- Women across Afghanistan have held rare protests demanding the right to work, study, and be included in government.
- Although the Taliban have promised to protect women’s rights, many fear women will be eradicated from public life.
- Insider spoke to women’s rights activists on the ground about the fight for equality.
On Saturday in Kabul, Afghanistan, dozens of women took to the streets to demand their rights to work, be educated, and participate in society following the Taliban takeover.
This was the latest in a series of female-led protests in Kabul and Herat over the last few days, as defiant women in Afghanistan came out in droves to demand their rights and freedoms be protected.
“Women are not letting the Taliban snatch away their rights and achievements anymore,” women’s rights activist Maryam* told Insider.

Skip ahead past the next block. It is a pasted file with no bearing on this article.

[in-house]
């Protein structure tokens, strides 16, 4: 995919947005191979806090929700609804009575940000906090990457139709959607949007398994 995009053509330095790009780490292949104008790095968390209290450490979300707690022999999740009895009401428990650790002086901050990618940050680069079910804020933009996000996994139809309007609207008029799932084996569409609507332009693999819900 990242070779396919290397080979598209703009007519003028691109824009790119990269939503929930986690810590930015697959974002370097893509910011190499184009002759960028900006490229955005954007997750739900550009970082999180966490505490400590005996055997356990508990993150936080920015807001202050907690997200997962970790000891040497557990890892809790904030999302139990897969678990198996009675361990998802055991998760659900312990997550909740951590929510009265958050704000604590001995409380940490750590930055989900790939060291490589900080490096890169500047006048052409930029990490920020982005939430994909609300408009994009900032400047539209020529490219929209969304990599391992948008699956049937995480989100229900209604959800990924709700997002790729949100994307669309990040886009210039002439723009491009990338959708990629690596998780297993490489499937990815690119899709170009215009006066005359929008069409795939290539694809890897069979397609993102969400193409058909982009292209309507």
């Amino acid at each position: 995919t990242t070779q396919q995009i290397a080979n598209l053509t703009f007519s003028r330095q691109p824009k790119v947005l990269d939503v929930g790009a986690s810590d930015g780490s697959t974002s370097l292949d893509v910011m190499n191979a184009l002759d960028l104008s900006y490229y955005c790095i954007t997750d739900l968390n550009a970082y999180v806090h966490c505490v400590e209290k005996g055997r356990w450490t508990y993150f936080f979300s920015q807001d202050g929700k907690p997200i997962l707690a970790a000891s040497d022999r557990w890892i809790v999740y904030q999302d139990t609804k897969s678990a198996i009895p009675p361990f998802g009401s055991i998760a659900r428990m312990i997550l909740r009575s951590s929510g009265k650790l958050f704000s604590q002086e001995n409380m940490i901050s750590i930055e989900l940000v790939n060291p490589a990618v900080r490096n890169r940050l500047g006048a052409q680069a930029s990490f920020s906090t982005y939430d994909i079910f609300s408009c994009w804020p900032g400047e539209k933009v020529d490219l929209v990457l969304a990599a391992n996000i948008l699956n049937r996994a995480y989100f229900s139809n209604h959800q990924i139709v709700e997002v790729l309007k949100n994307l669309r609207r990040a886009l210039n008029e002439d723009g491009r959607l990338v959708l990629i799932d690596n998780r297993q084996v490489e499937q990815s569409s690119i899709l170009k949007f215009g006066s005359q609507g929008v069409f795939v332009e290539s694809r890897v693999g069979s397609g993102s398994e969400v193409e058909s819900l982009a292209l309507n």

“They are willing to fight and resist even if it’s lethal to them.”
Maryam lives in Kabul and is the executive director of Her Afghanistan, an organization that works to support the advancement of young Afghan women.
“The more the Taliban try to scare us, the more fearless we become,” she said.
Since the Taliban seized control of Afghanistan two weeks ago, many Afghan women have been living in uncertainty about the future.
Although the militant group has said women would be able to participate in society in accordance with sharia law, activists warn that their interpretation of Islamic law has historically been extreme.
During the Taliban’s previous rule in the 1990s, severe restrictions were placed on women’s lives, including banning them from all employment and prohibiting education for nearly all women.
“This is about the girls of Afghanistan and their futures,” Pashtana Durrani told Insider.
Durrani is the executive director of Learn Afghanistan, a non-profit organization that champions education and digital literacy, among other things.